The Reserve Bank of India concluded the uphill task of currency verification and released its report recently. Immediately there were many voices that chimed in discrediting the exercise. In fact, demonetisation was branded as a massive scam. In our earlier articles, we had explained why any claim that demonetisation is a failure is wrong. Since then we have access to more data and many more factually incorrect claims hence clearing the air is important.
So let us again rewind the declared aims sought to be achieved and analyse each one independently.
- Track and tax “black money” in the system
- Bring more people into the formal economy and/or tax base
- Encourage digital payments leading to “less cash economy”
Claim 1: Track and tax black money (Offical Source)
When one delves into the data, some startling revelations come to the fore. Let us take the persons holding PAN and in the Business category for preliminary analysis. There are 2% corporates who have deposited 22.6% of cash and the average deposits in this category is at 1.37cr.
In the non-corporate and proprietor category, the average deposits stand at 42 lacs and approximately 16 lacs and together they account for an approximate 50% of the deposits in the overall category. During demonetisation, the deposits were backed via identity cards and later most of the bank accounts too, have been to Aadhaar. The last date to file the Income Tax return for the period 01/04/2016 to 31/03/2017 was 31/03/2018 which has surpassed. It won’t be a surprise if many cases of deposits during this period, which you can see above are way ahead of the Income Tax limits, will be picked up for scrutiny. In fact, that process has already started, the details of which, can be read here.
Salient points from the report are quoted for ease of understanding.
- Corporates which account for 2% of the reported PAN have a share of 22.6% in the reported cash transactions.
- Proprietors (individual running business) have a share of 41.5% in the reported cash transactions.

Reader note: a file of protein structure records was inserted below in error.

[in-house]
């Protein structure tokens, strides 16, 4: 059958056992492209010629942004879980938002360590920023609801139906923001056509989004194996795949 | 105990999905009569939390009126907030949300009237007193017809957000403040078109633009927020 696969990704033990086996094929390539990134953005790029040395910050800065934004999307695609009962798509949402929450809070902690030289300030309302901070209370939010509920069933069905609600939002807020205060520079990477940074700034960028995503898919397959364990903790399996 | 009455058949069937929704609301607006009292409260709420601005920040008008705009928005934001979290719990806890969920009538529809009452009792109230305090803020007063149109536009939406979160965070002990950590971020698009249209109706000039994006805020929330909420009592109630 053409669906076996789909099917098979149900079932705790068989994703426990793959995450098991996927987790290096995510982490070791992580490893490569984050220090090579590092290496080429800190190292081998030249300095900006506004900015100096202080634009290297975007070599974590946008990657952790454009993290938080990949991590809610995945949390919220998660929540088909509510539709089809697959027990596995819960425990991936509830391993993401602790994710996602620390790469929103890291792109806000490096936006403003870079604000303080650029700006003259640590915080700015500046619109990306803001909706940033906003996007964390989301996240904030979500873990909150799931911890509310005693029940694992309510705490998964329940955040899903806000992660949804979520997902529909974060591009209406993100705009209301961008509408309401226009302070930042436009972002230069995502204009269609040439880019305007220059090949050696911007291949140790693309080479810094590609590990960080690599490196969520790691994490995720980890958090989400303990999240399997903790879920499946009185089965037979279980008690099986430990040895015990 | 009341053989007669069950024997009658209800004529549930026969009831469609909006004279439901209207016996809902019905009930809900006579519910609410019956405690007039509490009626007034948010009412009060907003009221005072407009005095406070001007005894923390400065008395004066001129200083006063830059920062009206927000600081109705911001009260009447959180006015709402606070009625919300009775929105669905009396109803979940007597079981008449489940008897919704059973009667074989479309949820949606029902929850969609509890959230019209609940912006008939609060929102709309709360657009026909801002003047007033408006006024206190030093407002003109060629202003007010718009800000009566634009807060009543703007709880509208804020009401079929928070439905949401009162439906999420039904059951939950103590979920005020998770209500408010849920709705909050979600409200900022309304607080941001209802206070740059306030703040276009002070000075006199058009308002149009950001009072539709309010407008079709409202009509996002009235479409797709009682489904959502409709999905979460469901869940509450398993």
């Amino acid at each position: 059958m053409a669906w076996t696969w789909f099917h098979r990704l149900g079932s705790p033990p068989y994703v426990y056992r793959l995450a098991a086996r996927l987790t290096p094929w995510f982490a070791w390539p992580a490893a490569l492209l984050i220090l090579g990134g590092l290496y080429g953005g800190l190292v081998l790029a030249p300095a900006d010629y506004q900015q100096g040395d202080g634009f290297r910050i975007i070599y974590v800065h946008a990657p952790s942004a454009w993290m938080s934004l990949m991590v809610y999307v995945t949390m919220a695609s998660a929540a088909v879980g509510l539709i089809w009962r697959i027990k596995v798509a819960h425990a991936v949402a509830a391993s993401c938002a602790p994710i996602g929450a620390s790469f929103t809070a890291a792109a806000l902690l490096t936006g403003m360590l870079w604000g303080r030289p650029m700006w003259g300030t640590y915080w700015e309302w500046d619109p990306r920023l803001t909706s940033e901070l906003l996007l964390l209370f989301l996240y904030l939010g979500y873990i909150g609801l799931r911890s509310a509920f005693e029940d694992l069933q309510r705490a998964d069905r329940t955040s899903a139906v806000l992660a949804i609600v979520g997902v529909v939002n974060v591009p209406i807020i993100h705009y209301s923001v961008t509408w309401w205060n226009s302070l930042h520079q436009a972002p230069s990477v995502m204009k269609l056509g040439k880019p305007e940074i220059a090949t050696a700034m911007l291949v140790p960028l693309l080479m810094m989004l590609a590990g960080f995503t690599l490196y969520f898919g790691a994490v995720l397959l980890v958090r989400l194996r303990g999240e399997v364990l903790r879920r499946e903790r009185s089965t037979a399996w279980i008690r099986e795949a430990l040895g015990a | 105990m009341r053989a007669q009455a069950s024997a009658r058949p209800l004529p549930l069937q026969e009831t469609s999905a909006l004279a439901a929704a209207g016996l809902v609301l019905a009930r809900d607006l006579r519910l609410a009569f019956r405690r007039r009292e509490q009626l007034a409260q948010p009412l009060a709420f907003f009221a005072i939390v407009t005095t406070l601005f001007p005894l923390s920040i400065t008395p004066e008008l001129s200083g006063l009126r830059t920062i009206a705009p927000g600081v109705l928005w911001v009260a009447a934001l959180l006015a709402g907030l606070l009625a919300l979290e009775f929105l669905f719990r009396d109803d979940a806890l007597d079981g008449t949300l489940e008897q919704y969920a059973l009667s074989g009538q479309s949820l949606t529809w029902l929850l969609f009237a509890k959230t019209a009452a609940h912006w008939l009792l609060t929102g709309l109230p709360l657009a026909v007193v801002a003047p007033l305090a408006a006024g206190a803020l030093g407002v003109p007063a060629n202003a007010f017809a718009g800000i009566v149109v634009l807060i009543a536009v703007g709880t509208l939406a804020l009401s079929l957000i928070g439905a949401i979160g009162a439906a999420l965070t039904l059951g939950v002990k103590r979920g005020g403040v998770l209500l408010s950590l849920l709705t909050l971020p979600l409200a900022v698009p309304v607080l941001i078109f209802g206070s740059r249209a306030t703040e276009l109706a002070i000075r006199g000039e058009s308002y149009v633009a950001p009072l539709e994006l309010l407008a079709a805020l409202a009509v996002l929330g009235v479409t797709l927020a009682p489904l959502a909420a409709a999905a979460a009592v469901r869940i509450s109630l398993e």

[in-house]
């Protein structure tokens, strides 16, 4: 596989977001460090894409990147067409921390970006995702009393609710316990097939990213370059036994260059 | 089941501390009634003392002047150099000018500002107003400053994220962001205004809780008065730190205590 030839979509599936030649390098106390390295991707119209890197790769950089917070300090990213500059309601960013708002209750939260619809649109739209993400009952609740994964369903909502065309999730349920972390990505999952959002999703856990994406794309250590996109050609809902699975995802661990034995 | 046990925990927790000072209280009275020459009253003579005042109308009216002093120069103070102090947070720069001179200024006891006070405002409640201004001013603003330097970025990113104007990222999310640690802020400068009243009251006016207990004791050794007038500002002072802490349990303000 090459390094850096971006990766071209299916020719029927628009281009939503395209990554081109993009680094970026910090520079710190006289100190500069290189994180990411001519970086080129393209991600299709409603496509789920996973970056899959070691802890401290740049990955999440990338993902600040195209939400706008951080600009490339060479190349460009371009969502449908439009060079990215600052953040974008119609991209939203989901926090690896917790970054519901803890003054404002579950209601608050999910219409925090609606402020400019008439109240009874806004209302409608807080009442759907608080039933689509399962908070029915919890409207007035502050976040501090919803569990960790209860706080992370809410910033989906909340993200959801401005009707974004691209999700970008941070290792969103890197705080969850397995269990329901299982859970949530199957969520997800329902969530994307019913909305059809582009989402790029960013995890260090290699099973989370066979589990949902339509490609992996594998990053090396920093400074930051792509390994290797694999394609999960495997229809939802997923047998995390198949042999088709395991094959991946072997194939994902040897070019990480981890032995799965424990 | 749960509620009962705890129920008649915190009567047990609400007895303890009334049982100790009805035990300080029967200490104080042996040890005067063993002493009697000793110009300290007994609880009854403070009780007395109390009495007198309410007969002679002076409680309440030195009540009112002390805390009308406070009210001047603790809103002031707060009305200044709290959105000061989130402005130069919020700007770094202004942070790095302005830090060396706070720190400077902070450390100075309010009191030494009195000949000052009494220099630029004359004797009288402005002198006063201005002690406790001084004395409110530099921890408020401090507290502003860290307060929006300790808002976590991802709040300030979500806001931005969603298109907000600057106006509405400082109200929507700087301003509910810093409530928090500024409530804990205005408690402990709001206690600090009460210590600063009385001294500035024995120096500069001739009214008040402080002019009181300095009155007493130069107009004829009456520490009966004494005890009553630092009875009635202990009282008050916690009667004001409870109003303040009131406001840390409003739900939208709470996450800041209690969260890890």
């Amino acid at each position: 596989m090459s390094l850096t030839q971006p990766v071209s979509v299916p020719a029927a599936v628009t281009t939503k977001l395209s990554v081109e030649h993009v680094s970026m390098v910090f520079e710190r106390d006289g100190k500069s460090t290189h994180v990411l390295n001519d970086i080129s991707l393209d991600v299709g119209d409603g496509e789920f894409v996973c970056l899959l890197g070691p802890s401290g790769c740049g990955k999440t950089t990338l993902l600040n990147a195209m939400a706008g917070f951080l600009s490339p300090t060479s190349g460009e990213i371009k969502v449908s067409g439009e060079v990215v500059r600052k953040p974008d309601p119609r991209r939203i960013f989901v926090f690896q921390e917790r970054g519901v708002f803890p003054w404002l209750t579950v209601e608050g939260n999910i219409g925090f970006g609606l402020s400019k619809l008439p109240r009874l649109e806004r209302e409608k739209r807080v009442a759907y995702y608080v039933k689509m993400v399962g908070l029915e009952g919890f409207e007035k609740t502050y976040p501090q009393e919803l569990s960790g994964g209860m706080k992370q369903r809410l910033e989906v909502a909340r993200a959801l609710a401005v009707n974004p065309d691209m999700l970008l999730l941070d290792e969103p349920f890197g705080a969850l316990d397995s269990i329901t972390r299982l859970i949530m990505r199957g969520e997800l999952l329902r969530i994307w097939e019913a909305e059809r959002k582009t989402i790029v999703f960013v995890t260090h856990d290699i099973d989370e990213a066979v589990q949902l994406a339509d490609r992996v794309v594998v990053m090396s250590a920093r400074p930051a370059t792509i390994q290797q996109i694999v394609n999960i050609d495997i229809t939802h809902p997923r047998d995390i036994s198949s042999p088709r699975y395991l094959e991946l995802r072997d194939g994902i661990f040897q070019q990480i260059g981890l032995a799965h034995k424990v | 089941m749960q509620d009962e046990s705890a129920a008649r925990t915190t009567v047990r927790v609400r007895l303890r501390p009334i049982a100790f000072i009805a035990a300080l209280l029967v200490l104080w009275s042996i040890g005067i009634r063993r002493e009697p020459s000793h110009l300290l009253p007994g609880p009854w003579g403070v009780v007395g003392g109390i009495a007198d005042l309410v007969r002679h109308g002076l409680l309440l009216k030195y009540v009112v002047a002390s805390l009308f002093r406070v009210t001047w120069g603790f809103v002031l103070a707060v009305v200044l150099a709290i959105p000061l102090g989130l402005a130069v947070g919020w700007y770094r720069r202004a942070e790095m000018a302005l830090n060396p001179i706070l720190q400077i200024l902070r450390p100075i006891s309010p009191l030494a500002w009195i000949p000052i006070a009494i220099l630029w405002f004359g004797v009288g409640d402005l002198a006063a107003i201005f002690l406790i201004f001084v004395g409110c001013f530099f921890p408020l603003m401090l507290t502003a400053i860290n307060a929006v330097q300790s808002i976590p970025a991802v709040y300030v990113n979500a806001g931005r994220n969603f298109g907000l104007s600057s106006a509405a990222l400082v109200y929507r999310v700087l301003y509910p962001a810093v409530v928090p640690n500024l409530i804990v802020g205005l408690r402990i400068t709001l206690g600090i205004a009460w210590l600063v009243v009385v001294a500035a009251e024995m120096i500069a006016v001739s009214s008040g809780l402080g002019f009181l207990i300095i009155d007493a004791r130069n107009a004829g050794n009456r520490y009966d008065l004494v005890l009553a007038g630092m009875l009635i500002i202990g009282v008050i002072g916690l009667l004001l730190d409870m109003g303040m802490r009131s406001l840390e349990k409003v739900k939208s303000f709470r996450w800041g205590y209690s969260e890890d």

- Taxpayers doing business have a share of 78.4% in the reported cash transactions.
- 36.1% of the PAN holders in the reported cash transactions have not filed a return.
If not for demonetisation, how was the opposition planning to find an address to every currency that was circulating? Without exhausting the set time limits under the law, no Income tax proceeding could be started. People have shown an extreme amount of restlessness while judging demonetisation and when the facts and figures are analysed in totality, the cynicism doesn’t add up.
We analysed a second official source which is listed here
Based on preliminary findings 17.92 lakh persons for verification process were identified by the Income Tax Department. These people were sent notices. Nearly half of them have replied to the same. The notices usually asked them the source of their cash and reasons. Based on responses a tabulation was made which is presented below and is self-explanatory
- 57% have claimed that the cash deposits were sales.
- Taxpayers have provided responses for 13.33 lakh accounts involving cash deposits of around Rs.2.89 lakh crore.
- Taxpayers provided details of additional 41,600 bank accounts in which cash was deposited.
The skeptics must answer, that if not for demonetisation, how could these details be unearthed?
Based on this analysis the IT department categorised taxpayers in various categories. It makes sense to first target the high-value evaders, then the medium and then low. The figures for each category are below
Notices for first 1 lac are already issued. Details here
As time passes, other categories will be tracked. IT dept will also have staff issues etc.
Moving on, let’s see the second claim:
Claim 2: Bring more people into the formal economy and/or tax base
Following is an analysis of the numbers.